South Korean President Moon Jae-in’s campaign against colonial-era pro-Japanese collaborators is an overlooked yet critical bilateral issue, linked to the United States and diplomacy with North Korea.
As China makes deeper inroads in Asia and elsewhere in the world, many observers have predicted that it is only a matter of time before Beijing holds hegemonic sway over its neighbors. But this narrative of inevitable Chinese dominance rests on key assumptions that too often escape careful scrutiny.
While there is a growing movement for more government openness and accountability, governments around the world are also taking new measures to restrict civil society.
Four years ago, the AfD had seemed to fade from the political picture. Its recent rise has stopped for now, but Germany is not immune to far-right politics.
Many challenges to U.S.-Japan collaboration threaten the effective development of Japan’s newest and most ambitious fighter aircraft program, the F-3.
The China International Development Cooperation Agency has been tasked with lofty goals, but near-term expectations must be tempered by lingering questions about how it fits into the country’s existing foreign aid bureaucracy.
The post-election government in New Delhi—which could see Modi’s return to the helm—will have to confront serious regional and global foreign policy challenges.
In Indian politics, there are neither permanent friends nor permanent enemies. Both the BJP and Congress Party are doing the election math that would lead to a winning coalition.
Emerging economies like India that are considering data protection regulations need to carefully evaluate the direct and indirect costs of such laws.
Despite growing divergences between Turkey and its Western allies, neither side can afford for political, economic, and security relations to deteriorate beyond a certain point.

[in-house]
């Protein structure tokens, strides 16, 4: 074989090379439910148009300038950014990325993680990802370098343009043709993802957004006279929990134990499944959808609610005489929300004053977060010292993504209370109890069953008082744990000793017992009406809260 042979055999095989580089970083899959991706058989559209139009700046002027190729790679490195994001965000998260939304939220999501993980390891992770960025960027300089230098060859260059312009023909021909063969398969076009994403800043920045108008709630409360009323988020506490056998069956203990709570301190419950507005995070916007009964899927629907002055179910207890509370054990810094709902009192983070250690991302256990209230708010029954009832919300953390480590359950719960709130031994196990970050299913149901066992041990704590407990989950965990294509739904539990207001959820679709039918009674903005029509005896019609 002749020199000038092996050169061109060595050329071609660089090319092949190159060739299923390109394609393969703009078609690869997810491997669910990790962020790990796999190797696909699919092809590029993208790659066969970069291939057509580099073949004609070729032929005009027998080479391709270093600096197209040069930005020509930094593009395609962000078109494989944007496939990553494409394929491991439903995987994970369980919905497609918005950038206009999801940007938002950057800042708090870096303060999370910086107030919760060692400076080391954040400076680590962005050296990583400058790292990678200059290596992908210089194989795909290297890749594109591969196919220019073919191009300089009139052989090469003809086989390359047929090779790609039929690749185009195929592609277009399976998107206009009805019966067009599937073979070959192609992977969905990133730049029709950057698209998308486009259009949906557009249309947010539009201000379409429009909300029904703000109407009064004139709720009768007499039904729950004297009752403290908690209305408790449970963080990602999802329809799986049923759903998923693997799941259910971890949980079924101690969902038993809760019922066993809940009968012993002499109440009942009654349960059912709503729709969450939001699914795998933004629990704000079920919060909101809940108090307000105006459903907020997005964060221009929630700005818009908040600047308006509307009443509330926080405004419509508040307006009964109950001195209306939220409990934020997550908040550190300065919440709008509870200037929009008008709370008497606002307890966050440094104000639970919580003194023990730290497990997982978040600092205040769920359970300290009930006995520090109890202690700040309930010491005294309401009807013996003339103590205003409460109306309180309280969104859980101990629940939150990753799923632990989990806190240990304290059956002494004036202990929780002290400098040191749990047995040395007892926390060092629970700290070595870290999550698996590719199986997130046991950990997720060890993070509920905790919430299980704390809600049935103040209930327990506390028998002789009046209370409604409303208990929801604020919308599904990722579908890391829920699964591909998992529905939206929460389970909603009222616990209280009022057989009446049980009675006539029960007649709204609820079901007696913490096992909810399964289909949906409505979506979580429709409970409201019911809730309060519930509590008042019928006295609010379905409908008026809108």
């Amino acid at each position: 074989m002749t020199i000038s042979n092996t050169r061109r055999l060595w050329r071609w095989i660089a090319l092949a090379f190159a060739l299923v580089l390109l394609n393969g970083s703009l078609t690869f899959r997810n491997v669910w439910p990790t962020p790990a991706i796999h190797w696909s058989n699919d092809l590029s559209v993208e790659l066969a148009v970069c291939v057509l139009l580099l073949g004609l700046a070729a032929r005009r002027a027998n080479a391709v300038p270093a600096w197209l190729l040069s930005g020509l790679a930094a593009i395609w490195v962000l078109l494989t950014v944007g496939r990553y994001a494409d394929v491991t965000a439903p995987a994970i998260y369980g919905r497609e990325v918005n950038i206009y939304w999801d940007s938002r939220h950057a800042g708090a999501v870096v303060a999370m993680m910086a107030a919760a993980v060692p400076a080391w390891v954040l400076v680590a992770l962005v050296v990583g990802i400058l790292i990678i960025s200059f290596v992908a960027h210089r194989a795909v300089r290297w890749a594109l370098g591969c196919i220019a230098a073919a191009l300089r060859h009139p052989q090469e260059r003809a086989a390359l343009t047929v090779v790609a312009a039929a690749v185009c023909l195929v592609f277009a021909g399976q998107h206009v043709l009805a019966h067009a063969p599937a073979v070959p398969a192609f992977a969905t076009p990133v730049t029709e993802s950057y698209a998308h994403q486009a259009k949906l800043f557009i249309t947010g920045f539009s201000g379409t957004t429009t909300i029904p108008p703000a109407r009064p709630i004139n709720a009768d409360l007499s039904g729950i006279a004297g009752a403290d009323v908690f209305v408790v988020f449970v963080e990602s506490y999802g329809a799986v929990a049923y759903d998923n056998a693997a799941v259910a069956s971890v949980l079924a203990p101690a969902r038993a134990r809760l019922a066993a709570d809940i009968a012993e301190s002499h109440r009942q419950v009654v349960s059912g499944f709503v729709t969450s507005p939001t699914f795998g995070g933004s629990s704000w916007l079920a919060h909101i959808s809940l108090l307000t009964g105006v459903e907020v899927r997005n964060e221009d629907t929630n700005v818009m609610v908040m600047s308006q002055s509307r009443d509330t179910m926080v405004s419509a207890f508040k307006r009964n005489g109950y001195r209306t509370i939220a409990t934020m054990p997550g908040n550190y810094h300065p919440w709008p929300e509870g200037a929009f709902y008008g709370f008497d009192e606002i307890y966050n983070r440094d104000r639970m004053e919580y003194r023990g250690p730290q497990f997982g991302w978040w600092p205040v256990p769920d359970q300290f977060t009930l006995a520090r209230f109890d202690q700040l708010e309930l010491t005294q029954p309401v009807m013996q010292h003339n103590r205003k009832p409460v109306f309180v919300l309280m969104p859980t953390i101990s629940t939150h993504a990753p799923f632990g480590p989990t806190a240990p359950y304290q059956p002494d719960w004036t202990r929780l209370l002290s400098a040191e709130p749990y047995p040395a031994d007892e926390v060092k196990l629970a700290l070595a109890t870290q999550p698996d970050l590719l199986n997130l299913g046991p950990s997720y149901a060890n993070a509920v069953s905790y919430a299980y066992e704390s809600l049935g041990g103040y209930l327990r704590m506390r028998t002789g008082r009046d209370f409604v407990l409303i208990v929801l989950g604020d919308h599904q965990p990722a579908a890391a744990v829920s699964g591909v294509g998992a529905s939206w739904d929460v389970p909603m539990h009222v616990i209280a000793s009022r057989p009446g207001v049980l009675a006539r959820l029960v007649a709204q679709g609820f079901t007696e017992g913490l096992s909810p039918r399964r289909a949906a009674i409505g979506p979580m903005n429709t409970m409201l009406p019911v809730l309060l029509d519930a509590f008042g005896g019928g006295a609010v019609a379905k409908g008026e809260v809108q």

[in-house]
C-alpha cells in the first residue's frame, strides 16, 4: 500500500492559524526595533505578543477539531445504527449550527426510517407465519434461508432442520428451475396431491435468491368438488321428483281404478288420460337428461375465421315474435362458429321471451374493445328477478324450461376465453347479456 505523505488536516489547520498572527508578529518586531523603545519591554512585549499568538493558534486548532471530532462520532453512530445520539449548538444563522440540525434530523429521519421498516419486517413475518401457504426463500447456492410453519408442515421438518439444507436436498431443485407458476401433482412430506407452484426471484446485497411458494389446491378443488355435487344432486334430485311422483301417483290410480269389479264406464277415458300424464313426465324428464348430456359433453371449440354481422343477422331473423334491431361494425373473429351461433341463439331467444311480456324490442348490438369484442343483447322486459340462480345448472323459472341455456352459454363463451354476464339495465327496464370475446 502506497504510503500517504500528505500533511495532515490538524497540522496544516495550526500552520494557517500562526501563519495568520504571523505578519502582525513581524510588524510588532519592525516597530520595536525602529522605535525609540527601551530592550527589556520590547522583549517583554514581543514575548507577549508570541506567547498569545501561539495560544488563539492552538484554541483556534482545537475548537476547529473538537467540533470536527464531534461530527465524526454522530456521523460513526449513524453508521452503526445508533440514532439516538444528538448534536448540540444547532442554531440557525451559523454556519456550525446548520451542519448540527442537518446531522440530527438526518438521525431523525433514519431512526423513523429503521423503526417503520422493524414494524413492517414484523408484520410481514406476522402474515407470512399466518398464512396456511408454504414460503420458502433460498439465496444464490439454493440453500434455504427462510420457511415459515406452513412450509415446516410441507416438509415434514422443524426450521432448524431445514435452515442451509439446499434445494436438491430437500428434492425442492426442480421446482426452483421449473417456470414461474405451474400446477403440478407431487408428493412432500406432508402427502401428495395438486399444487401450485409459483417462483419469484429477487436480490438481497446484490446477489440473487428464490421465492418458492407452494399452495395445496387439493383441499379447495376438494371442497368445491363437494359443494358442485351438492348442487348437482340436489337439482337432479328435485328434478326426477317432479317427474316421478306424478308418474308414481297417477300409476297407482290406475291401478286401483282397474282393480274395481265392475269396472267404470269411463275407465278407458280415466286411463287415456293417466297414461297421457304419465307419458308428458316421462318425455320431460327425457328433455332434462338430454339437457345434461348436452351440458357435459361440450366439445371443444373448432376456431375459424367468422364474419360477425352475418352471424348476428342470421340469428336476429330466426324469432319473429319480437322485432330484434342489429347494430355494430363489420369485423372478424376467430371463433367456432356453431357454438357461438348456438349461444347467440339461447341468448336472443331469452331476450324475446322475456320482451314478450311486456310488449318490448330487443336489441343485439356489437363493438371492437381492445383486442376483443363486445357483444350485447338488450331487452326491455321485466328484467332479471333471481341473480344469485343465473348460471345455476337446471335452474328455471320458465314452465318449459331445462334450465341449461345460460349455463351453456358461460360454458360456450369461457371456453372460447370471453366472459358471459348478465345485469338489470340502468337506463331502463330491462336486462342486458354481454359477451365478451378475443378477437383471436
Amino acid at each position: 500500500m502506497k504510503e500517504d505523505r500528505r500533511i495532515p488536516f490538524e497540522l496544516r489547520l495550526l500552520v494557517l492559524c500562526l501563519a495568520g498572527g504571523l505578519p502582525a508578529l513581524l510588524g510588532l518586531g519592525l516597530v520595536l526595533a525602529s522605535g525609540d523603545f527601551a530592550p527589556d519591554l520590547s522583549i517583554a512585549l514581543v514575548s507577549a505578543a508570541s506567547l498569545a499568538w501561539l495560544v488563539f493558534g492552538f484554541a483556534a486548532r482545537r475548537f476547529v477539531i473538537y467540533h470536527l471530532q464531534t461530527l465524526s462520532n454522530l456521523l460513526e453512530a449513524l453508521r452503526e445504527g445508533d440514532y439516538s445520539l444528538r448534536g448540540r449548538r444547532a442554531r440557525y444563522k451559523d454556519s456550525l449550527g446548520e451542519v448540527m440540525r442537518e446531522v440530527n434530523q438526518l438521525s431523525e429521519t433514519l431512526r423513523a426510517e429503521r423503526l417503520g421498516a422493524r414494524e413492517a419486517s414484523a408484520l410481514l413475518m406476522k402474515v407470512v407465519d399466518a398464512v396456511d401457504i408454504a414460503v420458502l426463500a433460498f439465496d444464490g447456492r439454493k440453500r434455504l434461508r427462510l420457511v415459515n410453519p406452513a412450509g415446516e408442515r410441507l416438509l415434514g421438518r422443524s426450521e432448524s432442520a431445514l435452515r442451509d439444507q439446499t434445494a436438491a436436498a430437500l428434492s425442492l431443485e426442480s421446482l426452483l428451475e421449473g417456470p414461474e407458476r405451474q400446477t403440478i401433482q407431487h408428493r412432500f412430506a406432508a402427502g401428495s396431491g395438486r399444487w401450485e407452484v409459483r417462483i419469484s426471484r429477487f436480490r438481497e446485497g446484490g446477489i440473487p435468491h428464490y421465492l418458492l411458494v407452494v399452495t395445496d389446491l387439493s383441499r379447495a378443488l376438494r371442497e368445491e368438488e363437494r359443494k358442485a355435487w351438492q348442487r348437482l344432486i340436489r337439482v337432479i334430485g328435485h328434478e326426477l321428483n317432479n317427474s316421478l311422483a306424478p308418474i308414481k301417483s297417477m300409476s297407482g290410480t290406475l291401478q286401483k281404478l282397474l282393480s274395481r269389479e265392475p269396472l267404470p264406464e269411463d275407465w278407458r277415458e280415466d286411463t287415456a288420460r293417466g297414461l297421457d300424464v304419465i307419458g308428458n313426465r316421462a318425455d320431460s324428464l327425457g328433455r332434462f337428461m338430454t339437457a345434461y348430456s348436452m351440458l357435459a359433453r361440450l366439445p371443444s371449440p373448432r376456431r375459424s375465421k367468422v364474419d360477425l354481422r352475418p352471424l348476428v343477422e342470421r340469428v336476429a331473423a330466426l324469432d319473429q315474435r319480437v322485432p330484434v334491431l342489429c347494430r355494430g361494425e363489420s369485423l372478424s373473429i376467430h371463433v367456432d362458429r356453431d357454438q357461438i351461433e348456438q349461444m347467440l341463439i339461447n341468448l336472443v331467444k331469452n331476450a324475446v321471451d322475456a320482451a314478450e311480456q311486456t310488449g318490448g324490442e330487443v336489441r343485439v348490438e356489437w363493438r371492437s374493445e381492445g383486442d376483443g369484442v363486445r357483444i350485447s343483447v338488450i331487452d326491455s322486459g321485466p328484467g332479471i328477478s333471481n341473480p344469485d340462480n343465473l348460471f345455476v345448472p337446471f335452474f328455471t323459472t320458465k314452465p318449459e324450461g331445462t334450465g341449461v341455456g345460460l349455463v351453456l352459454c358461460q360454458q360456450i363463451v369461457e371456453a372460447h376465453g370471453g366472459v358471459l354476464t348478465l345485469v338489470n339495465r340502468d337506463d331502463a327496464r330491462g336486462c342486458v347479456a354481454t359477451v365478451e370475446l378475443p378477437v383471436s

Despite President Emmanuel Macron’s conciliatory measures, it is unclear whether his grand gesture will lead to permanent democratic reforms. His familiar positions and the wider political environment suggest many roadblocks ahead.
On the cusp of the high-stakes European Parliament elections, Brussels faces a daunting test of whether its toolkit for combating election interference is up to the challenge.
Iraq's leading party from 2003 to 2018, Dawa has lost political relevance and become divided by internal factions. It will struggle to sell its vision of political Islam in Iraq's new climate.
India’s recent anti-satellite test was a warning to China and will only exacerbate the rivalry between the two countries. India must prepare for a long-term space competition.
Many of the claims about the EU’s East-West divide do not stand up to closer inspection. But like most relationships, it still needs careful attention and engagement.
Although local clerics have helped the Syrian state reassert control, the regime is centralizing religious authority away from communities. Their future relationship is hard to predict.
Nuclear deterrence can serve as a pillar of international security only in conjunction with negotiations and agreements on the limitation, reduction, and nonproliferation of nuclear weapons. Without them, deterrence fuels an endless arms race, while any serious crisis between the great powers will bring them to the brink of nuclear war.
Strategic stability has fundamentally changed in the twenty-first century. To maintain or even strengthen it requires many long-standing ideas and policies to be rethought and overhauled.
The Syrian regime is allowing the religious domain to grow, but only within the patrimonial environment the state created.
The Houthis have continually exploited different identities to gain power. Will a political compromise hand them their next identity—as an official authority in Yemen?